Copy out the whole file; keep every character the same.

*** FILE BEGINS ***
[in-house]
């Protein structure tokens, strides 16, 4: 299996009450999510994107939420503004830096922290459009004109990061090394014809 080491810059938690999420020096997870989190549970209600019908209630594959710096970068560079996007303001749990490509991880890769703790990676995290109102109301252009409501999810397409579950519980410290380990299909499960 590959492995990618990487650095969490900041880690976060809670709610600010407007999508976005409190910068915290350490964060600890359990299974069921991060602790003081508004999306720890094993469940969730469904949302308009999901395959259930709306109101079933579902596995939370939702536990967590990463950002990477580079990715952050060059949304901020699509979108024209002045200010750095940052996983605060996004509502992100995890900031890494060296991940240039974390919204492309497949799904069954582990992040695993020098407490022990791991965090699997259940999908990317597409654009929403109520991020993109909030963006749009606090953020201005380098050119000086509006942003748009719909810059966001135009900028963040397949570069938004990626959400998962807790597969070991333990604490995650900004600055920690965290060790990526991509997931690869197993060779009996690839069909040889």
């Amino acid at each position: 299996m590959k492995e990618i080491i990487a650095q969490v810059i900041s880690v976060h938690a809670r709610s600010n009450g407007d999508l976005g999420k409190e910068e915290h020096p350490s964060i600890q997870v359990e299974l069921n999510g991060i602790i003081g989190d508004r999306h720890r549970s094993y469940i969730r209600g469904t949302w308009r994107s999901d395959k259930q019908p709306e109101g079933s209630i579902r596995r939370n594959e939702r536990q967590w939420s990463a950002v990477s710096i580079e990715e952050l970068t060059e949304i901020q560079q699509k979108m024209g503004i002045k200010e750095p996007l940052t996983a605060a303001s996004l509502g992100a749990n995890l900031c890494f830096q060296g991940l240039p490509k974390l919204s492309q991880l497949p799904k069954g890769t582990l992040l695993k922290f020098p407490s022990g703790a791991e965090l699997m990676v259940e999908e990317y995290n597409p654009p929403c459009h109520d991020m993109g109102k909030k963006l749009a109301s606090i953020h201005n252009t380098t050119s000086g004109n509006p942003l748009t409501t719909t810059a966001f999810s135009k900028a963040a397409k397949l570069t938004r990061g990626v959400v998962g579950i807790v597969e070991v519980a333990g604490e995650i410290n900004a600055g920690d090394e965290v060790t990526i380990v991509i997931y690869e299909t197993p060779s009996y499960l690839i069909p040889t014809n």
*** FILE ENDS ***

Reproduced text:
[in-house]
């Protein structure tokens, strides 16, 4: 299996009450999510994107939420503004830096922290459009004109990061090394014809 080491810059938690999420020096997870989190549970209600019908209630594959710096970068560079996007303001749990490509991880890769703790990676995290109102109301252009409501999810397409579950519980410290380990299909499960 590959492995990618990487650095969490900041880690976060809670709610600010407007999508976005409190910068915290350490964060600890359990299974069921991060602790003081508004999306720890094993469940969730469904949302308009999901395959259930709306109101079933579902596995939370939702536990967590990463950002990477580079990715952050060059949304901020699509979108024209002045200010750095940052996983605060996004509502992100995890900031890494060296991940240039974390919204492309497949799904069954582990992040695993020098407490022990791991965090699997259940999908990317597409654009929403109520991020993109909030963006749009606090953020201005380098050119000086509006942003748009719909810059966001135009900028963040397949570069938004990626959400998962807790597969070991333990604490995650900004600055920690965290060790990526991509997931690869197993060779009996690839069909040889």
């Amino acid at each position: 299996m590959k492995e990618i080491i990487a650095q969490v810059i900041s880690v976060h938690a809670r709610s600010n009450g407007d999508l976005g999420k409190e910068e915290h020096p350490s964060i600890q997870v359990e299974l069921n999510g991060i602790i003081g989190d508004r999306h720890r549970s094993y469940i969730r209600g469904t949302w308009r994107s999901d395959k259930q019908p709306e109101g079933s209630i579902r596995r939370n594959e939702r536990q967590w939420s990463a950002v990477s710096i580079e990715e952050l970068t060059e949304i901020q560079q699509k979108m024209g503004i002045k200010e750095p996007l940052t996983a605060a303001s996004l509502g992100a749990n995890l900031c890494f830096q060296g991940l240039p490509k974390l919204s492309q991880l497949p799904k069954g890769t582990l992040l695993k922290f020098p407490s022990g703790a791991e965090l699997m990676v259940e999908e990317y995290n597409p654009p929403c459009h109520d991020m993109g109102k909030k963006l749009a109301s606090i953020h201005n252009t380098t050119s000086g004109n509006p942003l748009t409501t719909t810059a966001f999810s135009k900028a963040a397409k397949l570069t938004r990061g990626v959400v998962g579950i807790v597969e070991v519980a333990g604490e995650i410290n900004a600055g920690d090394e965290v060790t990526i380990v991509i997931y690869e299909t197993p060779s009996y499960l690839i069909p040889t014809n």